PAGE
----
New tool to improve 'cleaner fish' welfare in salmon farming

salmon
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Researchers at the University of Stirling have developed a new tool that fish farmers can use to improve the welfare of lumpfish—a species crucial to tackling the problem of sea lice in salmon.

Lumpfish are increasingly being used by the industry as a 'cleaner fish' to remove parasitic sea lice, which cost the Scottish salmon industry alone an estimated £40m per year.

Because they are a relatively new fish to aquaculture, researchers are still establishing the optimum conditions for lumpfish .

In a new study, a team led by Dr. Sonia Rey Planellas at the University of Stirling's Institute of Aquaculture has established the correlation between lumpfish growth weights and welfare, and turned it into a tool farmers can use to assess the health of the fish and take remedial action if required.

Dr. Rey Planellas says that "at the moment, in the UK we use Operational Welfare Indicators (OWIs) for fish welfare, but lumpfish are a different shape to many other fish, so it's about identifying the best indicators for each species."

"Fin damage is typically the indicator that is used, but in this study we found a more useful indicator was the correlation between growth weight relative to size and welfare."

The researchers developed four indices based on weight and length comparisons, correlated with the OWIs for lumpfish, to develop a formula that calculates an overall score of above or below 2.8 (for other fish the figure is 3). Above 2.8 means the fish is fine, below means the condition is sub-optimal and farmers must take remedial action. Farmers input their measurements into a free online tool.

"It can help farmers calculate optimal times to introduce the lumpfish to the salmon, for example," said Dr. Rey Planellas. "Lumpfish can sometimes grow very fast, which leads farmers to introduce them too early, when the waters are still too cold. This is not good for welfare outcomes."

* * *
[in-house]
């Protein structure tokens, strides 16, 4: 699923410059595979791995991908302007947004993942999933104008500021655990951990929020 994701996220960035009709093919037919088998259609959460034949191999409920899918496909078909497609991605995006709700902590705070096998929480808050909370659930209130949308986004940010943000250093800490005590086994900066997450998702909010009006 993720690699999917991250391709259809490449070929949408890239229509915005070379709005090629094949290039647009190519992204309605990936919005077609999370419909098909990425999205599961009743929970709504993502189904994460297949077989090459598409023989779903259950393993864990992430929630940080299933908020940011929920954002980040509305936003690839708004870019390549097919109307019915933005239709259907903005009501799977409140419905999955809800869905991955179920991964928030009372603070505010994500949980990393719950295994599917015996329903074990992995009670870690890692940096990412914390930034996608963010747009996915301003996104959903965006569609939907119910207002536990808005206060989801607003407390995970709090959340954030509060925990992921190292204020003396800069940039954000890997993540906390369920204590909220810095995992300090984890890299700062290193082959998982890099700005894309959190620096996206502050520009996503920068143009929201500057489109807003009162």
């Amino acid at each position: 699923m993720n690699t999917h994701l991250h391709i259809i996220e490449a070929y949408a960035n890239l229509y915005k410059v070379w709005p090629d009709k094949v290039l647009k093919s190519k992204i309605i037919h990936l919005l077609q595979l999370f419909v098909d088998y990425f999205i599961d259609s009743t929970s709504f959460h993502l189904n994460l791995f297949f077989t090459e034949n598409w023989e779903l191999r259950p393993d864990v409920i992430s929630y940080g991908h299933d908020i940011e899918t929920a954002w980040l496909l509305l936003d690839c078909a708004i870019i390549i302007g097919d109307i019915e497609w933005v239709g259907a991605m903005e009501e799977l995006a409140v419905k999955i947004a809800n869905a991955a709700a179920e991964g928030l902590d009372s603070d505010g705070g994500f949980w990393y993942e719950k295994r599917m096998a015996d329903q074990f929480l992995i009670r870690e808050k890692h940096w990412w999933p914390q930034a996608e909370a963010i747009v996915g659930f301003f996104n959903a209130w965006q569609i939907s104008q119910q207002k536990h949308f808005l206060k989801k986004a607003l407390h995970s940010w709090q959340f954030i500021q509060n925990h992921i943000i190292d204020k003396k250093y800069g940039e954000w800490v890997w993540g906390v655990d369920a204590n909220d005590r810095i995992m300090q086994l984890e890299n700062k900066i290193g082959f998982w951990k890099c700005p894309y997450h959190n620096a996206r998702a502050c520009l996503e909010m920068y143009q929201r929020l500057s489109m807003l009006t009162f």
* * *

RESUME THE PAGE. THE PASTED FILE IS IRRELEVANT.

Jim Treasurer is a scientist with Fai Farms near Fort William. He worked on the study and works closely with fish farmers. He says that "this tool will help farmers identify fish that are below average condition for the population in the cage, and will indicate a need for prompt, remedial action, such as modifying feed."

Ralph Bickerdike, Head of Fish Health and Welfare at Scottish Sea Farms who participated in the study, says that "the welfare indicators identified from the project have since been adopted at those of our farms using lumpfish to help control sea lice levels and have proven hugely helpful in ensuring high welfare standards among our cleaner fish."

The researchers collected data from 456 from two different environments: a hatchery at Ardtoe in Scotland and in salmon sea cages in the Faroe Islands and Scotland, in conditions approved by the University of Stirling's Animal Welfare and Ethical Review Body.

The project was a collaboration between the University of Stirling, including modeling by lecturer Bruce McAdam; the Scottish Aquaculture Innovation Centre (SAIC); the Fisheries Society of the British isles (FSBI) and several salmon companies. Its focus was to improve non-medicinal measures to manage sea lice.

Dr. Rey Planellas added that "the main idea is to minimize the use of medicines in salmon farming, and offer a good alternative. However, we need to develop our knowledge of the welfare of these animals."

The paper, Using model selection to choose a size-based condition index that is consistent with operational welfare indicators, is published in the Journal of Fish Biology.


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More information: Sonia Rey et al, Using model selection to choose a size‐based condition index that is consistent with operational welfare indicators, Journal of Fish Biology (2021). DOI: 10.1111/jfb.14761
Journal information: Journal of Fish Biology

Citation: New tool to improve 'cleaner fish' welfare in salmon farming (2021, July 29) retrieved 20 September 2021 from https://phys.org/news/2021-07-tool-cleaner-fish-welfare-salmon.html
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